|Veggies and fruit have lots of other nutrients.||Eug|
Apr 28, 2003 7:28 PM
|It takes VERY little fat intake to get the essential fatty acids. And no matter how much fat and protein you eat, it's very difficult to get certain nutrients, unless you take supplements or eat your meat raw.|
|I did a project finding many negatives reguarding the diet...||benja15|
Apr 28, 2003 7:12 PM
|Here is an excerpt of part
The Atkins weight loss diet, designed to completely eliminate carbohydrates, is completely absent of vegetable matter. It is a diet based on the primary consumption of meat, and meat products. It therefore shows the shortcomings of meat nutritionally, and highlights the negatives in meat consumption. The diet can cause bad breath, fatigue, dizziness, irritability, and lightheadedness. Due to the lack of fiber in the diet, the digestive tract is disrupted. In addition, water is pulled from the colon to the kidneys, further slowing the digestive tract, as the body attempts to filter out the 40 to 50 percent more protein it receives than is needed. The immune system is also disrupted in this fruitless attempt to purify the body.
The people on this diet do experience great weight loss. However, this weight loss does not come from healthy places. Due to the decreased carbohydrate intake, muscle mass must be digested for energy sources. The muscle tissue is broken down using water, to glucose. This process causes the notorious quick loss of weight. The basal metabolic rate of a person is also slowed due to the loss of muscle mass. Such a loss of muscle mass, leaves a person with the inability to process calories from fat (?The Physical Advances of Being Vegetarian? NP).
this was from a project on the benefits of vegetarianism, while i am not a vegetarian, in my opinion dirived from my research i feel that eating small amonts of meat is the healthest. A vegetarian diet is acceptable nutritionally, but the well planned omnivorous deit is far superiror. A purely meat based diet falls no where near meeting nutritional demands.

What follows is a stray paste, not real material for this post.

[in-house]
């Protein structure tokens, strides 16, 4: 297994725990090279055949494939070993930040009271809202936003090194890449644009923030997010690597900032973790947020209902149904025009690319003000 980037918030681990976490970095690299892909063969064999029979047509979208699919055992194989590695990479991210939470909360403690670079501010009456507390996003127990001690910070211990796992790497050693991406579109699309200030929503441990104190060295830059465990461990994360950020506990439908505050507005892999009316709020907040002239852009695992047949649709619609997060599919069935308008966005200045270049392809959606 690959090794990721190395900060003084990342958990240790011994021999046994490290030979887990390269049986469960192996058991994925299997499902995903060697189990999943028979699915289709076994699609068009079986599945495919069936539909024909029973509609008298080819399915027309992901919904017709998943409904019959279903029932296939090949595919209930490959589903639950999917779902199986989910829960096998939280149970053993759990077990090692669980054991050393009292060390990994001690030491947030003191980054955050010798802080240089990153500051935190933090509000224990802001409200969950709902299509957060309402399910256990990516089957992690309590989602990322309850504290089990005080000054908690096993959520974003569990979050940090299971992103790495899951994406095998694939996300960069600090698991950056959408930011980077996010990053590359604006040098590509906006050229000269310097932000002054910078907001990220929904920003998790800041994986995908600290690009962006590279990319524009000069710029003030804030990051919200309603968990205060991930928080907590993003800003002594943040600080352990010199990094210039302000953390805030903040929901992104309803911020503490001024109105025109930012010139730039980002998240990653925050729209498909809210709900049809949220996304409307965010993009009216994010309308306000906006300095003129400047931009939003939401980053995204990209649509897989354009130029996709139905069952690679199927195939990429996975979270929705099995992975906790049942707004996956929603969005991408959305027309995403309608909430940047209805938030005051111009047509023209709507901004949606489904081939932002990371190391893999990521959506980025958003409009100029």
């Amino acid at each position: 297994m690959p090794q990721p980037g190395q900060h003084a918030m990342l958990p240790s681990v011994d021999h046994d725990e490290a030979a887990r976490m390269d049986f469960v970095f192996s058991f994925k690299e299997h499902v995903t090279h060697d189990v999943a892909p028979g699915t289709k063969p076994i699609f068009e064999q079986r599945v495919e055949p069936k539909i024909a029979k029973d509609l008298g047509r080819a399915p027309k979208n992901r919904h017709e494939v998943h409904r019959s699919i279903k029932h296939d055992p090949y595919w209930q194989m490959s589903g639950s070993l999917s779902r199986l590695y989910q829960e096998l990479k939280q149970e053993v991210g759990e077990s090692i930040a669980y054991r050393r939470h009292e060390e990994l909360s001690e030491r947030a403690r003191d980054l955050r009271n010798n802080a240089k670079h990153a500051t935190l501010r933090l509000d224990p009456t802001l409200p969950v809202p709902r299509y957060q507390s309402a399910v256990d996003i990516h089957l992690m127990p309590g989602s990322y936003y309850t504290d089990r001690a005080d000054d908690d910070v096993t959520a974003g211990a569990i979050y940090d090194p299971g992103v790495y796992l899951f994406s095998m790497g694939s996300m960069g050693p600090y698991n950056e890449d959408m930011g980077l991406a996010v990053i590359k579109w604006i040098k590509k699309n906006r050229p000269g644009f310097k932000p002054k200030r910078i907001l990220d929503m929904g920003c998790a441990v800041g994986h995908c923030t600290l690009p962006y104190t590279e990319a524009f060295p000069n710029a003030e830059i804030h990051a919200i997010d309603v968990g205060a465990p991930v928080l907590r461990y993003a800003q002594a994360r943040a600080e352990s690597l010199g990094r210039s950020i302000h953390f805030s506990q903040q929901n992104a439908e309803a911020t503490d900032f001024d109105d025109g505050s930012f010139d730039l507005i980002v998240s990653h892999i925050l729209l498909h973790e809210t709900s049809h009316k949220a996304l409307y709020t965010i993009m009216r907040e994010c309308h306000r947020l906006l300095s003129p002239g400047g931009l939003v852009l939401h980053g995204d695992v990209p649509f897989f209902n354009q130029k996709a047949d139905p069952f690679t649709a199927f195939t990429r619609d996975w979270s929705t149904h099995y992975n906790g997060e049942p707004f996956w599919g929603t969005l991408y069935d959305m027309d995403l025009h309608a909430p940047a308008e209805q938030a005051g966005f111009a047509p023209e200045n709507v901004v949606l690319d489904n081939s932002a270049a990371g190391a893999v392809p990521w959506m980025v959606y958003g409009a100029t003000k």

|I did a project finding many negatives reguarding the diet...||MikeBiker|
Apr 28, 2003 7:21 PM
|Your "research" is completely flawed. The Atkins diet does not "completely eliminate carbohydrates". It is low carbohydrate.
All scientific studies I have seem show that the weight loss is mostly fat. The low fat diets are the ones that show muscle loss.
A "project on the benefits of vegetarianism" must be viewed very skepticaly in its appraisal or a diet that includes meat. Did your report cite any other references?
|Eat right, exercise - then loose weight, dont eat crap||benja15|
Apr 28, 2003 7:44 PM
|The principal behind any diet is to loose weight, obviously, but the reason you loose the weight is of utmost importance. If a particular diet plan sheds pounds like mad, it seems pretty good and gets popular, but it doesnt mean its the safest, best, or healthiest.
I dont care how much weight you loose, eating too much meat robs your body of nutrients, and the low carbs dont provide energy. your body eats itself. Good if you want to LOOSE WEIGHT and dont care WHY, but it's not healthy
Reasearch shows that as body mass decreases metabolism slows. Your body will slow down as you loose all that weight and will gain it back faster. However research also shows as muscle mass increases metabolism increases.
Resoning would imply that if you exercise to loose weight you will burn more calories, loosing FAT weight ( the GOOD way ), build muscle mass, and keep your metabolism the same as when you were a bloated pig.
Supliment this effort with balanced dieting, such as properly managing calorie and carb intake, as well as nutrient managment and you are on your way to a better life.